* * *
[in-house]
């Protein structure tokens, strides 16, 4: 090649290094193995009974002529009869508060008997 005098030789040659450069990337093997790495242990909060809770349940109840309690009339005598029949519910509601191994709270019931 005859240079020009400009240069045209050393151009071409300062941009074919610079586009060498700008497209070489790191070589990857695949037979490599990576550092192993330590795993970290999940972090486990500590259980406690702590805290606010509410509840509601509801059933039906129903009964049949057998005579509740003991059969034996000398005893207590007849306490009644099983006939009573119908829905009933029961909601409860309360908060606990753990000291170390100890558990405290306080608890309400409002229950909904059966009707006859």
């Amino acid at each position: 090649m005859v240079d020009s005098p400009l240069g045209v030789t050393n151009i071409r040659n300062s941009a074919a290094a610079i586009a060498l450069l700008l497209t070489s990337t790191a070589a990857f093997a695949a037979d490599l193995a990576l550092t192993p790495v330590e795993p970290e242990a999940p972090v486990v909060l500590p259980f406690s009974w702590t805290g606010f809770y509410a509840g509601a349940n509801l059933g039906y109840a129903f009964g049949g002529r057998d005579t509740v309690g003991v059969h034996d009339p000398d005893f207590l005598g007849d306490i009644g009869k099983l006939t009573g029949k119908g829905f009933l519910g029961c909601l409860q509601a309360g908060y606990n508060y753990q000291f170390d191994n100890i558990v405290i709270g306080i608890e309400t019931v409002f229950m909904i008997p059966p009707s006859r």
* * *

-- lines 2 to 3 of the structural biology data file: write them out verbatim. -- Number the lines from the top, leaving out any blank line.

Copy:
């Protein structure tokens, strides 16, 4: 090649290094193995009974002529009869508060008997 005098030789040659450069990337093997790495242990909060809770349940109840309690009339005598029949519910509601191994709270019931 005859240079020009400009240069045209050393151009071409300062941009074919610079586009060498700008497209070489790191070589990857695949037979490599990576550092192993330590795993970290999940972090486990500590259980406690702590805290606010509410509840509601509801059933039906129903009964049949057998005579509740003991059969034996000398005893207590007849306490009644099983006939009573119908829905009933029961909601409860309360908060606990753990000291170390100890558990405290306080608890309400409002229950909904059966009707006859």
């Amino acid at each position: 090649m005859v240079d020009s005098p400009l240069g045209v030789t050393n151009i071409r040659n300062s941009a074919a290094a610079i586009a060498l450069l700008l497209t070489s990337t790191a070589a990857f093997a695949a037979d490599l193995a990576l550092t192993p790495v330590e795993p970290e242990a999940p972090v486990v909060l500590p259980f406690s009974w702590t805290g606010f809770y509410a509840g509601a349940n509801l059933g039906y109840a129903f009964g049949g002529r057998d005579t509740v309690g003991v059969h034996d009339p000398d005893f207590l005598g007849d306490i009644g009869k099983l006939t009573g029949k119908g829905f009933l519910g029961c909601l409860q509601a309360g908060y606990n508060y753990q000291f170390d191994n100890i558990v405290i709270g306080i608890e309400t019931v409002f229950m909904i008997p059966p009707s006859r």